In fact, I’m not taking my computer and plan to travel lighter than usual.

Indigo and pigment samples on wool

In this moment, I’m experimenting by using an iPad with keyboard to publish this post. My hope is that I can find a moment or two to write about what I find with photos. No promises, though.

I want to be unemcumbered, or at least, less encumbered.

I´m promising myself that I will allow more breathing space between events next year. I recently read Brain Pickings by Maria Popova, who culls and comments about the philosophy of living with more intention. She talks about Marion Milner, a British psychoanalyst and writer who undertook a seven-year self-study to evaluate her own core of happiness, fulfillment and contentment.

Indigo dye pot, Japanese style

This is a fascinating exercise. I believe to find meaning in life, we must continually reexamine our own values and our relationship in the world. Then, the challenge is to shift and make adjustments as necessary as we are more aware of self, needs and change.

Who we imagine ourselves to be and who we are through behavior is often at incongruous.

As I embark for Japan, a place of deep spiritual belief where one can find meaning in small, beautiful experiences and creative output, I hope to use this time to take a respite from the fast pace at which I’ve been living for the past several months. I hope to use this time to approach 2020 differently.

Museo Textile de Oaxaca, dyeing with indigo.

I made a promise to Oaxaca friends that I would have more time next year to enjoy their company, take art classes, be in the hammock on my rooftop terrace, and limit my travel that takes me away from Oaxaca city.

I made a promise to North Carolina friends to spend more than a few weeks at a time here, with longer intervals to actually connect and enjoy the life I have created here, too.

This is a written testimony to publicly share my intention to slow down the pace. It is a way to make a recommitment to core values as I gain in years (ie. Age!) and life choices become even more important. There is limited time to make up for lost time.

At the indigo dye pot

Thank you for supporting me in my time away from regular blogging and being tethered to the computer. Cherry blossoms await me.

Indigo fields on a Japanese farm

Chiapas Textile Study Tour 2020

Dates are set. Let’s GO! February 25 to March 4, 2020. 8 nights, 9 days in and around the San Cristobal de Las Casas highlands.

Cost • $2,495 double room with private bath (sleeps 2) • $2,995 single room with private bath (sleeps 1)

For fiestas, wool huipil takes 8 months to weave, San Andres Larrainzar, Chiapas

We are based in the historic Chiapas mountain town of San Cristobal de las Casas, the center of the Maya world in Mexico. Here we will explore the textile traditions of ancient people who weave on back strap looms.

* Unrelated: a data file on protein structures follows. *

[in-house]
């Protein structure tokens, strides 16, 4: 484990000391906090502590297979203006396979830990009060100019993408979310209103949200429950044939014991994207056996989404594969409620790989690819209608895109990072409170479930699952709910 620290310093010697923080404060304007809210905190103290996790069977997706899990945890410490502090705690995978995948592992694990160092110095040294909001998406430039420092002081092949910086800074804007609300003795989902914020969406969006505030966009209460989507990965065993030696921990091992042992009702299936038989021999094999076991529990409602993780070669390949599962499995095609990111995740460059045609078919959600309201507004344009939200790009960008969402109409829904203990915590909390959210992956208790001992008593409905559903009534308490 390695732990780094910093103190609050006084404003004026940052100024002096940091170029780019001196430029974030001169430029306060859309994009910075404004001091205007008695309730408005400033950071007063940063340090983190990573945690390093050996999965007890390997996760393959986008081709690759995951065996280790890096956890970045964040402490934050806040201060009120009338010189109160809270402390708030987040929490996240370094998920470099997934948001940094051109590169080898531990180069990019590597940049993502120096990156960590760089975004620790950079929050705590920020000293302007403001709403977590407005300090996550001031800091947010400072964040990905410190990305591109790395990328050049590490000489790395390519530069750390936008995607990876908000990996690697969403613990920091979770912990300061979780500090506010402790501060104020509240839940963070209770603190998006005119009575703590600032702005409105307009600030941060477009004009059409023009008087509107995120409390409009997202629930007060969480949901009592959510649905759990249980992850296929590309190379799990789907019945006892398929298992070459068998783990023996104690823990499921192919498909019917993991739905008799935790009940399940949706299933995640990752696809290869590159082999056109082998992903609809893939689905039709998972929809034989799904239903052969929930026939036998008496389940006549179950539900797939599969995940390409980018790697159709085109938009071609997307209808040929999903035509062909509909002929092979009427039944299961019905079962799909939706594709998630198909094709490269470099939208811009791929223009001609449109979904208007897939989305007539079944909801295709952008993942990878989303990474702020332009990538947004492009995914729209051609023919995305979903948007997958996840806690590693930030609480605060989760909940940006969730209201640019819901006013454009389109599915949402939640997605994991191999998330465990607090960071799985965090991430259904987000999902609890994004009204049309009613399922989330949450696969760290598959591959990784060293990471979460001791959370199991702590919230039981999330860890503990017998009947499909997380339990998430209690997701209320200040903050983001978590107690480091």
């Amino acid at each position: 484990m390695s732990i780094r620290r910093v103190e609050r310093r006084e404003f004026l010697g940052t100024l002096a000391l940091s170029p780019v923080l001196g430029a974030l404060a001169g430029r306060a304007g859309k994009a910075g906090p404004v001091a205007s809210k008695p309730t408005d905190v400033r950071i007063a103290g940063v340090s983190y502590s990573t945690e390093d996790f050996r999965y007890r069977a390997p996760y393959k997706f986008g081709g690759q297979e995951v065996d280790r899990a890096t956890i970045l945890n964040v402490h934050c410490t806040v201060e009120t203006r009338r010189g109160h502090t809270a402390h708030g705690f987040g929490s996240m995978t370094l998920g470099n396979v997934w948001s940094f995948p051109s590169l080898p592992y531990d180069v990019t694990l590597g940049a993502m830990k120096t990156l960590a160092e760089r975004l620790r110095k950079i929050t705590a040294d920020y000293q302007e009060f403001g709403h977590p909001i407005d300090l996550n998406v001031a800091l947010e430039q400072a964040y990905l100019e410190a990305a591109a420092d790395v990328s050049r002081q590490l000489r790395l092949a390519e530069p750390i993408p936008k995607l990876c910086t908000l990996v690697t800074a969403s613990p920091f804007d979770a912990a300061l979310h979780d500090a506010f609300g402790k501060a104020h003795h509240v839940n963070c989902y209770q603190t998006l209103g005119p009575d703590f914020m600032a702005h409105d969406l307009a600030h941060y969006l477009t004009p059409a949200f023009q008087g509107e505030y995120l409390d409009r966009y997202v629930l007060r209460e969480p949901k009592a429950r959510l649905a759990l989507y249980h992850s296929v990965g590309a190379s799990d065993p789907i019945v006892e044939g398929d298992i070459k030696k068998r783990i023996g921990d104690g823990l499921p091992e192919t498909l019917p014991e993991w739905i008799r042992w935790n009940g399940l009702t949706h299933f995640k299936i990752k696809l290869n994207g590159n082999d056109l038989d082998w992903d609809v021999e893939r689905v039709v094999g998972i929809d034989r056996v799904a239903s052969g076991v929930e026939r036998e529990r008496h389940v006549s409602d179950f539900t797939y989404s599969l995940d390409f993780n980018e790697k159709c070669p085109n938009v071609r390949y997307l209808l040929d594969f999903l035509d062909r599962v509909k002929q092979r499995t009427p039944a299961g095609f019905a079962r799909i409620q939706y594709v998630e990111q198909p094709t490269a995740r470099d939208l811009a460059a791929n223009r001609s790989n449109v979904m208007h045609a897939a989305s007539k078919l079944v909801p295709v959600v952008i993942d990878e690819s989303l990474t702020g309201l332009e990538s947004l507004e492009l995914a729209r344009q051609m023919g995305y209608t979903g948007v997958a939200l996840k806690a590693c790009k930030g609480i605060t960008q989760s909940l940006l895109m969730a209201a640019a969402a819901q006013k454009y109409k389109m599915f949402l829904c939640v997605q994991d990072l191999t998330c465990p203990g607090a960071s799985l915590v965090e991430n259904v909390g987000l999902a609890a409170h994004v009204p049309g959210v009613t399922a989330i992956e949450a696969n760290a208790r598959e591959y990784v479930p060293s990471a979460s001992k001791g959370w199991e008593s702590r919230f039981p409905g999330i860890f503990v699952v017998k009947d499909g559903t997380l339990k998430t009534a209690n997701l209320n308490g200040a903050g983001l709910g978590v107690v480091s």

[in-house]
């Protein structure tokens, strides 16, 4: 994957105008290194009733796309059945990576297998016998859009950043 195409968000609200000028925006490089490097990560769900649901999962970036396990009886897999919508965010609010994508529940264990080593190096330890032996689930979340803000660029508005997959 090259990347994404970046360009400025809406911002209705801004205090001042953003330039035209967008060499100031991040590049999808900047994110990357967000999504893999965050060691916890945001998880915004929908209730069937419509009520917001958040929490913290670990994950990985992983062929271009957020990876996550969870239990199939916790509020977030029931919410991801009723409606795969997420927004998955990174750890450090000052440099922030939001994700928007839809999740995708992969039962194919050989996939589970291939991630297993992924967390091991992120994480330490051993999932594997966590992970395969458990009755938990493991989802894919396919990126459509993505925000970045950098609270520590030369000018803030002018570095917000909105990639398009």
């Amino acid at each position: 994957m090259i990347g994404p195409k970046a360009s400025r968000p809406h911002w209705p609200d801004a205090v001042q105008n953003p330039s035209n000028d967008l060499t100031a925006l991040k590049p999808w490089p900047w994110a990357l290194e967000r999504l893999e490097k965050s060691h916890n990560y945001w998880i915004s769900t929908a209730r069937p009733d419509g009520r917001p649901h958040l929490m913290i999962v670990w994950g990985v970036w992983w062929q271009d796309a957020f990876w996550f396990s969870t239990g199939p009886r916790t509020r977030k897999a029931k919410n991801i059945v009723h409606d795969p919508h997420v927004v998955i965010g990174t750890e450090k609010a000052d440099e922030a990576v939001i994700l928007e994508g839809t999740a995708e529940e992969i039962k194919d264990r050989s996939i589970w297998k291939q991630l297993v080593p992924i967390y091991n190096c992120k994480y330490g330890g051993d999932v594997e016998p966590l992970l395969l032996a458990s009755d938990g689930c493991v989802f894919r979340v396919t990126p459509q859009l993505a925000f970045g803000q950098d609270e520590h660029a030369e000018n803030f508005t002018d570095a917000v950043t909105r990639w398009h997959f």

Women made cloth on simple looms here long before the Spanish conquest in 1521 and their techniques translate into stunning garments admired and collected throughout the world today. Colorful. Vibrant. Warm. Exotic. Connecting. Words that hardly describe the experience that awaits you.

Humanitarian healer Sergio Castro explains collection, Museo del Trajes Regionales

We are committed to give you a rich cultural immersion experience that goes deep rather than broad. We cover a lot of territory. That is why we are spending eight nights in this amazing Pueblo Magico — Magic Town — to focus on Maya textiles and weaving traditions.

Our cultural journey takes us into villages, homes and workshops to meet the people who keep their traditions vibrant. This is an interpersonal experience to better know and appreciate Mexico’s amazing artisans.

There will be only ONE study tour to Chiapas in 2020.

Detail, embroidered blouse, San Lorenzo Zinacantan, Chiapas

Take this study tour to learn about:

  • culture, history and identity of cloth
  • cultural appropriation or cultural appreciation
  • wool spinning and weaving
  • clothing design and construction
  • embroidery and supplementary (pick-up) weft
  • Maya textile designs — significance
  • village and individual identity through clothing
  • market days and mercantile economy
  • local cuisine, coffee, cacao and chocolate
  • quality and value
With Andrea in San Andres Larrainzar, Chiapas

We work with one of San Cristobal’s best bilingual cultural guides who has worked with weavers and artisans in the region. Alejandro is a native Mexican who knows textiles and can explain the meaning of the woven symbols embedded in the cloth. You will enjoy learning from him.

We will travel in a comfortable van as we go deep into the Maya world.

  • We visit 6 Maya weaving villages
  • We enjoy home-cooked meals
  • We meet the makers and directly support them
  • We go far and away, off-the-beaten path
  • We decode the weaving designs unique to each woman and village
  • We explore three towns on their market days
  • We understand the sacred, mysterious rituals of Maya beliefs
Carnival in San Juan Chamula, Chiapas

Daily Itinerary

Tuesday, February 25: Travel day. Arrive and meet at our hotel in San Cristobal de las Casas. You will receive directions to get from the Tuxtla Gutierrez airport to our hotel. The airport is a clean and modern facility with straightforward signage. You will book your flight to Tuxtla from Mexico City on either Interjet, AeroMar, Volaris or Aeromexico. There are plenty of taxis and shuttle services to take you there. Your cost of transportation to/from San Cristobal is on your own. Taxis are about $55 USD or 800 pesos. Shared shuttle is 180 pesos or about $10 USD. Those who have arrived by dinner time can go out for an optional meal, on your own.

From Cancuc (left) and Oxchuc (right), Maya mathematics on cloth